It is said Bernard Darwin invented golf writing as we know it today. He was the first golf writer to transcribe facts and figures into a branch of literary journalism and he did so with style, wit and an ability to turn a phrase.
Born September 7, 1876 in Downe, Kent, England, Darwin’s grandfather was Charles Darwin, the great naturalist, who proposed the theory of evolution. Bernard never trained as a journalist. After graduating from Cambridge with a law degree (where he played on the university golf team and was captain his senior year), he practiced law in London for a few years. Eventually, golf overcame Darwin and he gave up his law career. Despite no formal training, he embarked on a new path writing about golf for various publications.
“Once Darwin dipped his toe into golf writing, the reports he produced regularly for The Times of London over a 45-year period and his ruminative essays for the weekly Country Life possessed a quality that no one else has ever approached,” wrote fellow Hall of fame writer Herbert Warren Wind. “We are simply very lucky that a man of his high talent was so smitten by golf that he wrote endlessly about it.”
“To start at the beginning, Bernard Darwin is the greatest writer on golf the world has ever known. He is much more than that. He may be the greatest of all sportswriters.” – Herbert Warren Wind
His description of Royal St. George’s reveals Darwin’s deep affection for his work: “My pen has run away with me over the first six holes, as I knew it would, and there still remain twelve more holes to play.”
In The Times of London style, Darwin wrote anonymously and his pieces were signed, “By our golf correspondent.” But, according to Wind, there was no mistaking the author: “His work had such a distinction that everyone came to know it was Darwin.”
Darwin remained an avid and outstanding player. This experience informed his writing to a great degree. To read a story by Darwin was to be placed in the center of the action. Occasionally, Darwin was actually in the center. Notably, he served as the scorer in the historic playoff for Francis Ouimet in his improbable victory over Harry Vardon and Ted Ray at the 1913 U.S. Open at The Country Club in Brookline, Massachusetts.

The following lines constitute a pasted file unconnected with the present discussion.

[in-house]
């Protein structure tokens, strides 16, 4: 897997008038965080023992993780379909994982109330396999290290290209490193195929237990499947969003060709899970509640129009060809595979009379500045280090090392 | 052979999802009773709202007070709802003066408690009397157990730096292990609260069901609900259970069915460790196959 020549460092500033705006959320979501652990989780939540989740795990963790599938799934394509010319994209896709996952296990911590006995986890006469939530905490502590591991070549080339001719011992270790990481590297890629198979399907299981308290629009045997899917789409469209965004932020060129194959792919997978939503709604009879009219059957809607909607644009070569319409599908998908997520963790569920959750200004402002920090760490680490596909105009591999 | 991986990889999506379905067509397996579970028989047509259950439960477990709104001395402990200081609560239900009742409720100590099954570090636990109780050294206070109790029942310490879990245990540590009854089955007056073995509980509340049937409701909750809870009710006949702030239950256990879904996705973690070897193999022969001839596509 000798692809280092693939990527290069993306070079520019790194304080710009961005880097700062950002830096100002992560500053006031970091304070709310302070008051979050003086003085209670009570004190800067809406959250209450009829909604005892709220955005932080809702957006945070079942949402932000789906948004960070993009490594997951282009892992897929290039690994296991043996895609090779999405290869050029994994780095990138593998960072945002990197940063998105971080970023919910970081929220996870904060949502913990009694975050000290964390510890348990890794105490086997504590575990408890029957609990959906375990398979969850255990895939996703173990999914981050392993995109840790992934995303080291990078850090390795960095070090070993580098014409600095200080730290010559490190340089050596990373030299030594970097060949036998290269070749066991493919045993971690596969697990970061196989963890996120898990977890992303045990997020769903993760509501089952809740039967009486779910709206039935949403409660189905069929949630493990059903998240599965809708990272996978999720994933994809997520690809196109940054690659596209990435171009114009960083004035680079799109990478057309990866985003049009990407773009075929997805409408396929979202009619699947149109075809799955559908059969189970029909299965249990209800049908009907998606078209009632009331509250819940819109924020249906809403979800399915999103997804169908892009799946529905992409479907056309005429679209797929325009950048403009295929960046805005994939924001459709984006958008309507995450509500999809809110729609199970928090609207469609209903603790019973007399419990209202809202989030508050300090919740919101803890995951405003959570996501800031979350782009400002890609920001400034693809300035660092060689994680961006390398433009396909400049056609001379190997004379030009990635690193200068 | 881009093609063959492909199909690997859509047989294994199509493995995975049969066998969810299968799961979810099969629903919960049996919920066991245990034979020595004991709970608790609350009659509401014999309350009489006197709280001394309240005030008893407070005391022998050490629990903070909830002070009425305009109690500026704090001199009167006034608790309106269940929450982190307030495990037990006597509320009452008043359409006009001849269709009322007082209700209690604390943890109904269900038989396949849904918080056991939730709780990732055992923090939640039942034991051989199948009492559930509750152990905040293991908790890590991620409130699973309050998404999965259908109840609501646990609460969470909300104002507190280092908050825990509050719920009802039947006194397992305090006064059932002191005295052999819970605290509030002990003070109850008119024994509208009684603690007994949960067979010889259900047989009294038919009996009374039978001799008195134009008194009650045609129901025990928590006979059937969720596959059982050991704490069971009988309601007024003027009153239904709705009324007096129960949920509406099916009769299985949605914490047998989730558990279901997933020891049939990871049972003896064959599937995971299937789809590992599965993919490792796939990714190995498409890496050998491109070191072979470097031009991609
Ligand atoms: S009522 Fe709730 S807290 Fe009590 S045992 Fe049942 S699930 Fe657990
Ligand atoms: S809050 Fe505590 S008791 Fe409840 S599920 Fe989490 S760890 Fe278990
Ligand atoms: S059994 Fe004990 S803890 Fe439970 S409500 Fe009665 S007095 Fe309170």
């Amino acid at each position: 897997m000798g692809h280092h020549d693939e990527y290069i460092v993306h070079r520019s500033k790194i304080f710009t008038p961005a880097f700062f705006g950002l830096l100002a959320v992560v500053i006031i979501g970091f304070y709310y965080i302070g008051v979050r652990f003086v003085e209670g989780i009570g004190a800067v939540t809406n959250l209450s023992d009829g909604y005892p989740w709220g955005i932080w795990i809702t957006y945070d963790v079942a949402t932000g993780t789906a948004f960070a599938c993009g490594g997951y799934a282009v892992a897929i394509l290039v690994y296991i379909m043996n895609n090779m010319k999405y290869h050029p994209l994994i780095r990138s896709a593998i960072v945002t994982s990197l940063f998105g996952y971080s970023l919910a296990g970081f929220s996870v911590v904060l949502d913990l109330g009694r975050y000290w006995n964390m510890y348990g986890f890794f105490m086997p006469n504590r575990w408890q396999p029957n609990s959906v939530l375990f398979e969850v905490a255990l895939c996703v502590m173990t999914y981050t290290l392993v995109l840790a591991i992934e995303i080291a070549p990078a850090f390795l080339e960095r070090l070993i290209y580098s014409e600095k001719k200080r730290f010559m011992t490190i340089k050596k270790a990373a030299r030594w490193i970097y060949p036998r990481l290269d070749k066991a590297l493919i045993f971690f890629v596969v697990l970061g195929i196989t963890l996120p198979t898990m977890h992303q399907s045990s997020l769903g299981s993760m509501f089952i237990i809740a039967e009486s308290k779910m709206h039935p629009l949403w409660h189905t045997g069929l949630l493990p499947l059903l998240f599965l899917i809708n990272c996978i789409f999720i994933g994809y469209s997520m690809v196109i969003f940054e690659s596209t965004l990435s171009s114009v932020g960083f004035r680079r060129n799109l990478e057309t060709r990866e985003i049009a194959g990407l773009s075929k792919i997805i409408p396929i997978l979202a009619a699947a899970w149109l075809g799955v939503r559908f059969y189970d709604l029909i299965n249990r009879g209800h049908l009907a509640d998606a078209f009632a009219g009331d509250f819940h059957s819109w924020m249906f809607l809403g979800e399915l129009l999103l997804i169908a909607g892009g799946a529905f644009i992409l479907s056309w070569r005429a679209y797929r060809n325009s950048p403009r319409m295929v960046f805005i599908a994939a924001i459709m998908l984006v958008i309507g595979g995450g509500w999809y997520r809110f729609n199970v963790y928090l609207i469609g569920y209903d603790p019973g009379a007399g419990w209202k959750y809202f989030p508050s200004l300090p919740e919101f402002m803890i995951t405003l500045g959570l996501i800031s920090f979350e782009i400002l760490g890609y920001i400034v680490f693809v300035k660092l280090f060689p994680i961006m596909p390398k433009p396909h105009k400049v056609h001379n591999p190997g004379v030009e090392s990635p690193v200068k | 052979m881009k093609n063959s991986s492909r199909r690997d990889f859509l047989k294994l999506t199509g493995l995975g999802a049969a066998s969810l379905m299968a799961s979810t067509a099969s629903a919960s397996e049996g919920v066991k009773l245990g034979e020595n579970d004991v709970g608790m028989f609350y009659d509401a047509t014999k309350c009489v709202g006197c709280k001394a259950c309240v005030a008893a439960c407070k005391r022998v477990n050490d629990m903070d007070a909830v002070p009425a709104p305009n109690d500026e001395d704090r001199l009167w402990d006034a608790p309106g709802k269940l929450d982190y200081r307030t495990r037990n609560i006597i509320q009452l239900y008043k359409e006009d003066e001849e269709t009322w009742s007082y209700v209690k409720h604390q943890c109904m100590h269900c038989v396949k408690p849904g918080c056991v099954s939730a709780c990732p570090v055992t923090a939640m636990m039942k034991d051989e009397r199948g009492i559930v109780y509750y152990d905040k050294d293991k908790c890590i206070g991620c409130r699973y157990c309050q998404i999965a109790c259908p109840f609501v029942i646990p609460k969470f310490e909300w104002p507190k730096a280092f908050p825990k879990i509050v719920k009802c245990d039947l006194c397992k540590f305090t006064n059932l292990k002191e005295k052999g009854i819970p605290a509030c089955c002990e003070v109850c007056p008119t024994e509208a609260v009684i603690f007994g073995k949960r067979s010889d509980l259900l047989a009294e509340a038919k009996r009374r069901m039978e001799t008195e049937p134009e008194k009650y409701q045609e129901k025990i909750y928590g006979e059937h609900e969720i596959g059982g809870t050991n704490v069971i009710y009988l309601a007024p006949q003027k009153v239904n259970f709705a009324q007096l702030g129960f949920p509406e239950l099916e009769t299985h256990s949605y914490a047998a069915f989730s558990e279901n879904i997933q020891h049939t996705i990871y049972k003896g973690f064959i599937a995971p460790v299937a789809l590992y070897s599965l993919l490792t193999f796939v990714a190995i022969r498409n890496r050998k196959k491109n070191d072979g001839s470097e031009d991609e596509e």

In 1922, Darwin made his first trip back to the United States. This time, he was covering the first Walker Cup competition between the U.S. and Britain for the Times. But on the eve of the matches, the English captain Robert Harris fell ill and Darwin was hurriedly asked into service. He and Cyril Tolley lost to none other than Ouimet and Jesse Guilford in the opening foursomes. The Americans ended up winning the Cup, but not before Darwin beat W.C. Fownes, Jr., the U.S. captain, 3 and 1.
Bernard Darwin was the marker of Francis Ouimet’s card when Ouimet defeated Harry Vardon and Ted Ray in the 1913 U.S. Open playoff.
Darwin would not relate any part of a tournament that he had not witnessed himself: if he did, it was always “a kind friend told me that…”
But he witnessed plenty of golf history and thrilled his readers with it. Darwin saw Ben Hogan’s victory at the Open Championship during Hogan’s incomparable 1953 season. Darwin summed it up with the confidence of a writer who knew he had experienced a command performance: “If he had needed a 64 on his last round, you were quite certain he could have played a 64. Hogan gave you the distinct impression he was capable of getting whatever score was needed to win.”
Darwin was a prolific writer. Over the years he became acknowledged as one of the best essayists in Britain. He sprinkled his text with quotes from Charles Dickens, of whom he was a leading authority. “Where others today would quote Nicklaus, Darwin, had he still been working, would have quoted Nickelby,” wrote his successor at the Times, Peter Hyde.
When he wasn’t writing, he could usually be found on a golf course. He was a semifinalist in the 1909 and 1921 British Amateur. Darwin was also captain of the Royal and Ancient Golf Club of St. Andrews in 1934.
Above all, his writing has a timeless quality. “To me he appealed to the reader on the most individualistic terms. He TALKED to us, apologized to us, cried to us, bared his temper to us, and made us laugh with him, all in an attempt to reveal his deep, deep love for golf to us,” wrote Hall of Fame member Ben Crenshaw in an afterword to “Golf Between Two Wars,” a reissue of Darwin’s 1944 classic. “Darwin’s writings have given me as much pleasure and as sound education as anything in my golfing life. His words express closely what we feel about the game, if we have taken this game to our heart, as he did.”